Talk.Origins has already shredded AiG's argument that this clearly beneficial mutation represents a loss of information (whatever the heck that is supposed to mean in this context).

It's not that creationists lie like leftists, in the way we usually think of the term "lie". It's that they are forced to swallow whole classes of FUD-generation techniques whole. They end up totally convinced that they are using the best arguments & logic possible, even as they get more & more divorced from reality & logical self-consistency. You'd think it should destroy their ability to think in general - and yet they tend to be good conservatives. Go figure.

286 posted on 08/03/2004 3:54:42 PM PDT by jennyp (Tremble and cower, Osama! John Edwards is comin' to getcha!)
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To: Modernman
You need to give one rational reason other than "God felt like it."

Why. When I draw a picture or sculpt someone, I don't need a rhyme or reason. I do what the heck takes my fancy to do. I don't sit back and worry myself about being subjected to an inquisition by you. Why should God have done so. Did he have something to fear from your disapproval of how he did things. Again, awful presumptuous. Has it ocurred to you that the way Bats hang upside down in wet caves and hold their young might present problems if Bats had feathered wings. Bats don't act or function like birds. And if efficiency of design is such a no brainer and Lamborghinis are the best car on the road.. why aren't semi trucks shaped like Lamborghinis. Oh, that isn't fair is it. screwing with the design of something obviously meant to serve a different purpose and operate differently. The design makes sense for the purpose of the critter. But who knows - if I can see that - perhaps a mighty being capable of speaking the sun into existance can also design a bat to function properly.. Might be assuming too much for someone whos ways are much higher and more complex than ours.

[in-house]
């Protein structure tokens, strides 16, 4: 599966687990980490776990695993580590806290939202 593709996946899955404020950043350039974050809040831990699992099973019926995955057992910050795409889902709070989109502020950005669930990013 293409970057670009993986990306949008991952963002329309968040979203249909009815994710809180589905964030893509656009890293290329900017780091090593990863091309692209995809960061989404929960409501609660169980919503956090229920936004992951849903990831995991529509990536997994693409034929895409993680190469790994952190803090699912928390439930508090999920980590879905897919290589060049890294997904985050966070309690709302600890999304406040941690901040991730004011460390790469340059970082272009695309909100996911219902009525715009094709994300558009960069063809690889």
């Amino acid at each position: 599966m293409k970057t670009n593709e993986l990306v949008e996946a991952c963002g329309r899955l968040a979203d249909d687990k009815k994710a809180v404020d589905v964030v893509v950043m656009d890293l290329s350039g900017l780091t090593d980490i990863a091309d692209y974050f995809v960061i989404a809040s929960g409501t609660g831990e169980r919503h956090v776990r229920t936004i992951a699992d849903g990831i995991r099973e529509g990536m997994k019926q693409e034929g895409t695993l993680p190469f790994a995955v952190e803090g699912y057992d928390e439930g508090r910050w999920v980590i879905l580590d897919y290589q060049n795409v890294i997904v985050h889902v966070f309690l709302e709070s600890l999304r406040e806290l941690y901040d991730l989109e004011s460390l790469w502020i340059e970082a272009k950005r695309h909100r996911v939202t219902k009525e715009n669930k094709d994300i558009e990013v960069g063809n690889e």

287 posted on 08/03/2004 3:55:40 PM PDT by Havoc (.)
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To: My2Cents

That was a good one.. LOL.


288 posted on 08/03/2004 3:56:23 PM PDT by Havoc (.)
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To: Dimensio
If you are referring to the ultimate origins of the first life forms,

Yes, that is what I am referring to.

If that is outside the theory of evolution, which I would agree is correct but still a necessary point to consider, then a lot of people for a lot of years have misused the theory as 'proof' that life came into existence in a manner that can be explained as a fairly linear process from the prebiotic soup to the present.

289 posted on 08/03/2004 3:58:08 PM PDT by siunevada
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To: Havoc

Actually, the sun was created first, then the plants.


290 posted on 08/03/2004 4:04:38 PM PDT by ConservativeBamaFan (We know too much, and are convinced of too little. --T.S. Elliot)
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To: betty boop
An argument from motive is a fallacy. While noting even the most transparently obvious motive may hint that the text is false, it does not guarantee such falsehood. The DNC may issue a press release tomorrow that pictures of Bush have surfaced dancing drunk and naked on a bar in 1976. Their motives would be obvious. The picture might nevertheless be real. You can't use the motive to "prove" that the picture is faked.